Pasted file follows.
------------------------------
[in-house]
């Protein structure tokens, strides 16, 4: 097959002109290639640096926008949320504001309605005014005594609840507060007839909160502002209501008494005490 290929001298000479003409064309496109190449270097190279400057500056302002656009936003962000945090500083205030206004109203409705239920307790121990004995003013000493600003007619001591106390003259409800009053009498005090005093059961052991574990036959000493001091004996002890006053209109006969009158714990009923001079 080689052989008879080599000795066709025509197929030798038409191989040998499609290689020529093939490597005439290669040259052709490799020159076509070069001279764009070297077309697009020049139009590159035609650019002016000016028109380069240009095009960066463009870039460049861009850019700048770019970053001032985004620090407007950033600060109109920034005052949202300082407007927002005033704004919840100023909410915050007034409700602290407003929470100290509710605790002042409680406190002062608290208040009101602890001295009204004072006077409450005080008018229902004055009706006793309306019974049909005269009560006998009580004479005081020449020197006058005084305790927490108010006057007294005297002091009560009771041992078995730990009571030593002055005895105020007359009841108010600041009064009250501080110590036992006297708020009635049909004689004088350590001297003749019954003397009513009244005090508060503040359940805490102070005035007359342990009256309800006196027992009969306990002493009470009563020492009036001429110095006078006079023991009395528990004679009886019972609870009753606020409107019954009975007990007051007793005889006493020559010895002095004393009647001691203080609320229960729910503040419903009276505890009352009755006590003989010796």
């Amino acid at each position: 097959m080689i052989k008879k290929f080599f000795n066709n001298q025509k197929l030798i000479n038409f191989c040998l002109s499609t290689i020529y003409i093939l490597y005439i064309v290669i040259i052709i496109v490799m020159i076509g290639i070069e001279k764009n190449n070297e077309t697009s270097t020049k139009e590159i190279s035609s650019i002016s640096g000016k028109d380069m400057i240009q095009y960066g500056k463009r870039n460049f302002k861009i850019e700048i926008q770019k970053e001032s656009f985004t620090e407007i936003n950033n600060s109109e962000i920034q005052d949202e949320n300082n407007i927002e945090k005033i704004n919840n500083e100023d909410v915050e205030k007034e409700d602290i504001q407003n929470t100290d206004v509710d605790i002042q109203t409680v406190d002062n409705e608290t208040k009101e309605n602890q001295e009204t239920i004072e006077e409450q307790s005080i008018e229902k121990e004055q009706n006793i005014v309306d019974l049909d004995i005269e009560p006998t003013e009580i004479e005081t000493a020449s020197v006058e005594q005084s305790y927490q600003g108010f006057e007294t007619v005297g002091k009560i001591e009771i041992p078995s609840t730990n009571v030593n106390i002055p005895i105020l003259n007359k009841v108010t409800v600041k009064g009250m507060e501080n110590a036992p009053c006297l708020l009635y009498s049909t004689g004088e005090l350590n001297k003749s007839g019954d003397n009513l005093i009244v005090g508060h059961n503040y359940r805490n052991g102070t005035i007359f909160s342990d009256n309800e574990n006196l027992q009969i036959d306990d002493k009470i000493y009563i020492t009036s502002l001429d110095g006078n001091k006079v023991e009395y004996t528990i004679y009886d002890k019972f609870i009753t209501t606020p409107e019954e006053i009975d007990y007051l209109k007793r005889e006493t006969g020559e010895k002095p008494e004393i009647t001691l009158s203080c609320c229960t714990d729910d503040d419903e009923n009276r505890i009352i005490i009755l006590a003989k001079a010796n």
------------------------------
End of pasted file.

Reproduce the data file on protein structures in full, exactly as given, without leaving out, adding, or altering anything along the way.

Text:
[in-house]
């Protein structure tokens, strides 16, 4: 097959002109290639640096926008949320504001309605005014005594609840507060007839909160502002209501008494005490 290929001298000479003409064309496109190449270097190279400057500056302002656009936003962000945090500083205030206004109203409705239920307790121990004995003013000493600003007619001591106390003259409800009053009498005090005093059961052991574990036959000493001091004996002890006053209109006969009158714990009923001079 080689052989008879080599000795066709025509197929030798038409191989040998499609290689020529093939490597005439290669040259052709490799020159076509070069001279764009070297077309697009020049139009590159035609650019002016000016028109380069240009095009960066463009870039460049861009850019700048770019970053001032985004620090407007950033600060109109920034005052949202300082407007927002005033704004919840100023909410915050007034409700602290407003929470100290509710605790002042409680406190002062608290208040009101602890001295009204004072006077409450005080008018229902004055009706006793309306019974049909005269009560006998009580004479005081020449020197006058005084305790927490108010006057007294005297002091009560009771041992078995730990009571030593002055005895105020007359009841108010600041009064009250501080110590036992006297708020009635049909004689004088350590001297003749019954003397009513009244005090508060503040359940805490102070005035007359342990009256309800006196027992009969306990002493009470009563020492009036001429110095006078006079023991009395528990004679009886019972609870009753606020409107019954009975007990007051007793005889006493020559010895002095004393009647001691203080609320229960729910503040419903009276505890009352009755006590003989010796």
């Amino acid at each position: 097959m080689i052989k008879k290929f080599f000795n066709n001298q025509k197929l030798i000479n038409f191989c040998l002109s499609t290689i020529y003409i093939l490597y005439i064309v290669i040259i052709i496109v490799m020159i076509g290639i070069e001279k764009n190449n070297e077309t697009s270097t020049k139009e590159i190279s035609s650019i002016s640096g000016k028109d380069m400057i240009q095009y960066g500056k463009r870039n460049f302002k861009i850019e700048i926008q770019k970053e001032s656009f985004t620090e407007i936003n950033n600060s109109e962000i920034q005052d949202e949320n300082n407007i927002e945090k005033i704004n919840n500083e100023d909410v915050e205030k007034e409700d602290i504001q407003n929470t100290d206004v509710d605790i002042q109203t409680v406190d002062n409705e608290t208040k009101e309605n602890q001295e009204t239920i004072e006077e409450q307790s005080i008018e229902k121990e004055q009706n006793i005014v309306d019974l049909d004995i005269e009560p006998t003013e009580i004479e005081t000493a020449s020197v006058e005594q005084s305790y927490q600003g108010f006057e007294t007619v005297g002091k009560i001591e009771i041992p078995s609840t730990n009571v030593n106390i002055p005895i105020l003259n007359k009841v108010t409800v600041k009064g009250m507060e501080n110590a036992p009053c006297l708020l009635y009498s049909t004689g004088e005090l350590n001297k003749s007839g019954d003397n009513l005093i009244v005090g508060h059961n503040y359940r805490n052991g102070t005035i007359f909160s342990d009256n309800e574990n006196l027992q009969i036959d306990d002493k009470i000493y009563i020492t009036s502002l001429d110095g006078n001091k006079v023991e009395y004996t528990i004679y009886d002890k019972f609870i009753t209501t606020p409107e019954e006053i009975d007990y007051l209109k007793r005889e006493t006969g020559e010895k002095p008494e004393i009647t001691l009158s203080c609320c229960t714990d729910d503040d419903e009923n009276r505890i009352i005490i009755l006590a003989k001079a010796n």